Our ceremony will be held at St Mary’s Catholic Church at 3:00 p.m. on April 6, 2013.

St. Mary’s Catholic Church

St. Mary’s Catholic Church began with a handful of German immigrants in 1846 and, since then, has been a continually growing spiritual family. The famous twin towers of the two churches, the Marienkirche (1861) and the new St. Mary’s (1908), have long been beacons of faith, hope and love here in Fredericksburg and throughout the Hill Country. Here is our story.

New St. Mary’s Church

The building’s cornerstone was laid on July 4, 1905, and is the third church built by St. Mary’s congregation since its founding in 1846. The church was completed in 1908 and was solemnly consecrated on November 24 of that year.

The church is an outstanding example of Gothic architecture. As you can see, strong German influence is evidenced in many of its features. A fine, old pipe organ graces the church, and beautiful stained glass memorial windows adorn the sanctuary and the right and left sides of the church.

The two Guardian Angel windows, depicting a young boy and girl with their guardian angels, were made in Germany where craftsmen worked from actual photographs of these two deceased local children. The boy is James Blum, son of Mr. and Mrs. Robert Blum. The girl is Erna Wagner, daughter of Mr. and Mrs. Jacob Wagner.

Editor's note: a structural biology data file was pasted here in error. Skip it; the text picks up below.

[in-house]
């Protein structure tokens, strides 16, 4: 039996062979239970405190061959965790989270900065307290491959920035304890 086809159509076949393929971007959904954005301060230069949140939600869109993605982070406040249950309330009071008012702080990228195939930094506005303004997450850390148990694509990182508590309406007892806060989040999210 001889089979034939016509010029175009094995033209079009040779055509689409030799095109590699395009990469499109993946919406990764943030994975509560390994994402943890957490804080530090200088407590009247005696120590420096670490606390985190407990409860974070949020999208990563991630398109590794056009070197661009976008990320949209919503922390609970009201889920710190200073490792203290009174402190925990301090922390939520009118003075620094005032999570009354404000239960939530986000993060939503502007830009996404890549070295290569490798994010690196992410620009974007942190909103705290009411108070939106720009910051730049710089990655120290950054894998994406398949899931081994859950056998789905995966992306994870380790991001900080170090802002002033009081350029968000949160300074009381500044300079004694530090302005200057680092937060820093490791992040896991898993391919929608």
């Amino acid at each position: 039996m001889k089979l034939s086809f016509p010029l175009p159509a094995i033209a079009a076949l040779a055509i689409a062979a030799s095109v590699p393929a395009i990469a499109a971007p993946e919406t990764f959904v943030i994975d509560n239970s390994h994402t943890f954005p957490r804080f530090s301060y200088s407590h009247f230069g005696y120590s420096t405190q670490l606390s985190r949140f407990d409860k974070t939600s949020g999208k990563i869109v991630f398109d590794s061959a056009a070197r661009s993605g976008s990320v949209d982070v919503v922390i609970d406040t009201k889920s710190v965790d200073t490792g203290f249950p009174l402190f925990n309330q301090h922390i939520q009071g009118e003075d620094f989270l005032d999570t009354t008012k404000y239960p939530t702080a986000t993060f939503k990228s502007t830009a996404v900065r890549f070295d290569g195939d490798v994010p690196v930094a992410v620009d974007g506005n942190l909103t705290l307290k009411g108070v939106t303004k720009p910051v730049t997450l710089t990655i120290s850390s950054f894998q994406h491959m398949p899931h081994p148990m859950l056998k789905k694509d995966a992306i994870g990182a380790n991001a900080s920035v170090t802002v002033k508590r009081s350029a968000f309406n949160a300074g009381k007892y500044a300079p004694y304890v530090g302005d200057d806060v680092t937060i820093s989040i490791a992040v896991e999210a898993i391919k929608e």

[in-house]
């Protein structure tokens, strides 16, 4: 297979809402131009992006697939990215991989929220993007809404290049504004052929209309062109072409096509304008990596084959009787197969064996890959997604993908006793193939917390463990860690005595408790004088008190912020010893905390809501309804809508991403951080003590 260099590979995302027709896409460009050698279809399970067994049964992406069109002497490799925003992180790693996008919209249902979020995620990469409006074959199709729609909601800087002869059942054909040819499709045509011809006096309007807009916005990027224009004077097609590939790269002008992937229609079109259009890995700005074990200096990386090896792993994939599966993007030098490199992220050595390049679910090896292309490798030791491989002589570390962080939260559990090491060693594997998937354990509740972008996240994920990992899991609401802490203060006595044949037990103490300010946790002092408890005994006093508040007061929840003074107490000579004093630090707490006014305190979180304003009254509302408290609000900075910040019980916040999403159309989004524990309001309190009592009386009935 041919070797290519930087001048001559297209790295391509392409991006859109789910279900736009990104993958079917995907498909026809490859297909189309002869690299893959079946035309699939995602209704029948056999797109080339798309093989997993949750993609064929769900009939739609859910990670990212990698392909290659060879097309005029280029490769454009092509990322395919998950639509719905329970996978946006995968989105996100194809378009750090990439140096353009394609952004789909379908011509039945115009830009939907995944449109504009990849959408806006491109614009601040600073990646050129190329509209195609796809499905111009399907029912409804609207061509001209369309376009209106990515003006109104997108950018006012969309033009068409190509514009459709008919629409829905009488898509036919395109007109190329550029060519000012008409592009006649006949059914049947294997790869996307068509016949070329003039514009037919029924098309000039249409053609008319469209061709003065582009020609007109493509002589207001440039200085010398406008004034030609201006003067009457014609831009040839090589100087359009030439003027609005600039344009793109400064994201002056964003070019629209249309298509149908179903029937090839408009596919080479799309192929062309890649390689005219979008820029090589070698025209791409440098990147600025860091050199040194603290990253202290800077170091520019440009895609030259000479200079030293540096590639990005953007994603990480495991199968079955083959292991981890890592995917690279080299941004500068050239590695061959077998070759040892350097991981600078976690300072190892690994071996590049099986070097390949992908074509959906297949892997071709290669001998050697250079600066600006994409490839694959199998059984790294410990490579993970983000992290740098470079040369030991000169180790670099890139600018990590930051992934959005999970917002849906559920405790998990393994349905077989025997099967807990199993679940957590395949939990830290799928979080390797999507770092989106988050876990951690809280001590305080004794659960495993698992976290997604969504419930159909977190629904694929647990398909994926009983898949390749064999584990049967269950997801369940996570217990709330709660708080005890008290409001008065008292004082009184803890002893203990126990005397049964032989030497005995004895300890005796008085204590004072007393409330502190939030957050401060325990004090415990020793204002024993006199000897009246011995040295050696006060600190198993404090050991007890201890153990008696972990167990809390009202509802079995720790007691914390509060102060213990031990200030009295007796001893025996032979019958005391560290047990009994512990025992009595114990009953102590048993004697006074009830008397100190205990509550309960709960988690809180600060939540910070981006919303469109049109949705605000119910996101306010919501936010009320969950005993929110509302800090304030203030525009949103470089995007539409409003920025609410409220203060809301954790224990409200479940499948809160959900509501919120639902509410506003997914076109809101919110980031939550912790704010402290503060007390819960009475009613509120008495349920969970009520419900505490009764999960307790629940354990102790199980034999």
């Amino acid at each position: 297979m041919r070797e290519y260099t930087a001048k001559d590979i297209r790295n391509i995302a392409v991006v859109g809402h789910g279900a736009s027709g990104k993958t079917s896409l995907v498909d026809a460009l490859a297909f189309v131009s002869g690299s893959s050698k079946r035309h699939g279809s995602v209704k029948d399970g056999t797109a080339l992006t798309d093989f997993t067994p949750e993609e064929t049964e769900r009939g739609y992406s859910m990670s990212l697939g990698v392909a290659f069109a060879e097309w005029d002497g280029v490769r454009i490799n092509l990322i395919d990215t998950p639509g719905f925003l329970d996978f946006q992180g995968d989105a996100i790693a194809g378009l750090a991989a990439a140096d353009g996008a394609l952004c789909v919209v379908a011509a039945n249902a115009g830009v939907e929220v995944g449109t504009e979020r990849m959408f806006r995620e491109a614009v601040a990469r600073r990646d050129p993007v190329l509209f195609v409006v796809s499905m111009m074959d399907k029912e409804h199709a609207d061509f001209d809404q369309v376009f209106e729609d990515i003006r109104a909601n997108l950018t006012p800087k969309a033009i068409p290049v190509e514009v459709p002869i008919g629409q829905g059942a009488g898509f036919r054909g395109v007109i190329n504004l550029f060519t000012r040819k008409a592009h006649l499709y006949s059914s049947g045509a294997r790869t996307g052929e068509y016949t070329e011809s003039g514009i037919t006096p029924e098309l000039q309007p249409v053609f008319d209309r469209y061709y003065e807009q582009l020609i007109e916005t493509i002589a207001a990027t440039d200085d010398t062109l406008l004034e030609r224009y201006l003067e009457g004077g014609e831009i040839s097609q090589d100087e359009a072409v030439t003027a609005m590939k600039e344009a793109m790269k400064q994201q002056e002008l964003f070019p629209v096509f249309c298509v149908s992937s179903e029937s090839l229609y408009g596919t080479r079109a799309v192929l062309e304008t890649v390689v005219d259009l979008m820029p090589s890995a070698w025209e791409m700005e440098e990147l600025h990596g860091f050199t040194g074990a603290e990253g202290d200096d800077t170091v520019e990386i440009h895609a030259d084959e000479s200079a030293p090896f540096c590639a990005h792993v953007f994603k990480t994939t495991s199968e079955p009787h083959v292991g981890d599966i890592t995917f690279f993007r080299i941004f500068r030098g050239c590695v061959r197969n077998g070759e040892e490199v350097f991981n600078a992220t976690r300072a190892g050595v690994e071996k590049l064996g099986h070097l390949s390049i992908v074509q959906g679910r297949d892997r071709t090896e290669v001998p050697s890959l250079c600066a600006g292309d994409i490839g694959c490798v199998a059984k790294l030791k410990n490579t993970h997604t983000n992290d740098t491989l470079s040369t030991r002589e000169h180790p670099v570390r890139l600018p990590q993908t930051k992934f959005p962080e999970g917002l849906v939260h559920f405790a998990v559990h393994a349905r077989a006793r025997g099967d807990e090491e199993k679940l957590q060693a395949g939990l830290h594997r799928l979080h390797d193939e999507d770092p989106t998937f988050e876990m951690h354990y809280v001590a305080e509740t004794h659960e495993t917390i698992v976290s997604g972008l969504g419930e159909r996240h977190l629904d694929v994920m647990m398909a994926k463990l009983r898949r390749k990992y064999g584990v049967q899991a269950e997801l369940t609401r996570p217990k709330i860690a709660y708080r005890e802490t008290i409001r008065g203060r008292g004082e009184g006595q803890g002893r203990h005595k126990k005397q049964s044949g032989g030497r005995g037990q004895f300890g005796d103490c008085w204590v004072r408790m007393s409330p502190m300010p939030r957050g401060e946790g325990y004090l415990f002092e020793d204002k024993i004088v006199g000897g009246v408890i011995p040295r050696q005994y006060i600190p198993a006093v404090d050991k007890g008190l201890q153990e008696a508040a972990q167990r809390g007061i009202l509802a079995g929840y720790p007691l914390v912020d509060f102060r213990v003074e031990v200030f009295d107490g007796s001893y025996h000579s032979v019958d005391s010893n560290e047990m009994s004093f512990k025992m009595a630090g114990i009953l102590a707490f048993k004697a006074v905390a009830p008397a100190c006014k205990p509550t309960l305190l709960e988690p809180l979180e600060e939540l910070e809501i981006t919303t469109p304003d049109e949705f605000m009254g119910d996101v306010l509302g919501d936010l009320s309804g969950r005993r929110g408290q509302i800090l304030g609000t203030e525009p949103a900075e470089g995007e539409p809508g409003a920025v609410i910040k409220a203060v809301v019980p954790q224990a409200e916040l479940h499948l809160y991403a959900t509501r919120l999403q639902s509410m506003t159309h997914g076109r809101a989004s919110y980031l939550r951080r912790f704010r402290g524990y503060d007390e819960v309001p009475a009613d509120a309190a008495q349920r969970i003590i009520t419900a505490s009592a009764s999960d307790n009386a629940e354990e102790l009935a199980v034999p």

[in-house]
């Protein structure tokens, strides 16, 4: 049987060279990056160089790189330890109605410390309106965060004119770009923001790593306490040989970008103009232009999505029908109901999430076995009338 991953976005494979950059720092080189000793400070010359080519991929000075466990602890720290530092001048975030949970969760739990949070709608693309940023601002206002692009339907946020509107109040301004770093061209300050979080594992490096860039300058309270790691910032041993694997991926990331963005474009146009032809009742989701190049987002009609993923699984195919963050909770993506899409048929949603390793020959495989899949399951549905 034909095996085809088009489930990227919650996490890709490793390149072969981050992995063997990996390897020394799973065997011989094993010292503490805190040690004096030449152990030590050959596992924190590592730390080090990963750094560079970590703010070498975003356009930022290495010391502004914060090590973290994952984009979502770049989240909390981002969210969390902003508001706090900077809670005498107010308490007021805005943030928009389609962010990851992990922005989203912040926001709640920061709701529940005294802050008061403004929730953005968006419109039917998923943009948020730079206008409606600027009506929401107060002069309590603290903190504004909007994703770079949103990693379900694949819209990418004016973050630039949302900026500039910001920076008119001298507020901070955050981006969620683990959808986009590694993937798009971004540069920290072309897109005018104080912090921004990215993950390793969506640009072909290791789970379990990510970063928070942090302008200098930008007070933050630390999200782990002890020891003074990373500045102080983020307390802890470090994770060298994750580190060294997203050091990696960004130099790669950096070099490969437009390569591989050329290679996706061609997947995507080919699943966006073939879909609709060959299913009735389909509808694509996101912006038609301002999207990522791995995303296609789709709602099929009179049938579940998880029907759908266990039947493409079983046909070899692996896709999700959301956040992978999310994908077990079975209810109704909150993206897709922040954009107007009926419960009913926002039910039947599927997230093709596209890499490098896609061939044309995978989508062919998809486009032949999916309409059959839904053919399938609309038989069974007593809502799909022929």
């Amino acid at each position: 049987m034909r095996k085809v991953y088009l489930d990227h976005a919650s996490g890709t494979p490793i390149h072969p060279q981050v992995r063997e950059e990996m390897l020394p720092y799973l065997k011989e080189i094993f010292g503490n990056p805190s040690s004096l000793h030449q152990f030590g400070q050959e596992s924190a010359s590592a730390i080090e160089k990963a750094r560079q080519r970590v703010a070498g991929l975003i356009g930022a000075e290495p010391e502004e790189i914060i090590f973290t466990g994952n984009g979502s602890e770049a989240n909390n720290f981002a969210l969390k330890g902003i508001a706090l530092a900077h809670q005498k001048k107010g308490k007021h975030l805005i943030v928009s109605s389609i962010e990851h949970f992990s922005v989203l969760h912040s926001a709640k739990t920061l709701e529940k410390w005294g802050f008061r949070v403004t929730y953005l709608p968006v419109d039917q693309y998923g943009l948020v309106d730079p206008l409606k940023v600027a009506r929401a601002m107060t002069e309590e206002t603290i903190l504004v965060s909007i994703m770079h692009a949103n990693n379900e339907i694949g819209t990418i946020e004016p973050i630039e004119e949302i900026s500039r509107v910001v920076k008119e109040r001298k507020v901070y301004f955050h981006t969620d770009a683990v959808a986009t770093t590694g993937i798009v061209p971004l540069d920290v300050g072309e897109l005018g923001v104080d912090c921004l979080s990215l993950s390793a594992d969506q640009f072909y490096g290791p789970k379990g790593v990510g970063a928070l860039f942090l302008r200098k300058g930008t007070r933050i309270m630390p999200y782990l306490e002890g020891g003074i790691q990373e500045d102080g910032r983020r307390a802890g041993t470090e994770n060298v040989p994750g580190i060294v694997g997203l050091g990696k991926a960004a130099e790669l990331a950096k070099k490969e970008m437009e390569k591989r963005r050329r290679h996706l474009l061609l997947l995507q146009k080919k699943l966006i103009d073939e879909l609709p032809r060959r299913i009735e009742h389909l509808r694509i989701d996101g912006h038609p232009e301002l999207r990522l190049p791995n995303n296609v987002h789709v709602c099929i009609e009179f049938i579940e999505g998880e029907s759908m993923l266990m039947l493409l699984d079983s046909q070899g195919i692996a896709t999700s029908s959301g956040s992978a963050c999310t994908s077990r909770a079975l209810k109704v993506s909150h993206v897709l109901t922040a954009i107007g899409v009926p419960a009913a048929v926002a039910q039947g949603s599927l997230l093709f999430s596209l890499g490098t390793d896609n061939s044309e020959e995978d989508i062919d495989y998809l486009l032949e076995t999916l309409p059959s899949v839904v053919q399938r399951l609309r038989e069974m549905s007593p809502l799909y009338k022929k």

Starting from the front of the church, the left side stained glass windows depict St. Margaret Mary of Alacoque and the Sacred Heart, the Annunciation, and the Presentation of the Lord in the Temple. Again starting from the front of the church, the right side stained glass windows depict St. Ann with Mary as a youth, St. Dominic with the Blessed Mother, the Nativity with the Magi, and the Holy Family.

The altars are of wood with the main altar having an inset of the Last Supper in the front panel. A painting of the twelve apostles appears on the arches above the center aisle and across the apse wall is Christ the King. On the sanctuary wall are two huge paintings, the right one of Melchizedek offering bread and wine, and the left of Christ breaking bread with the two disciples at Emmaus. This symbolizes Christ, king and eternal priest (New Testament) fulfilling the prophecy of Melchizedek, priest and king (Old Testament).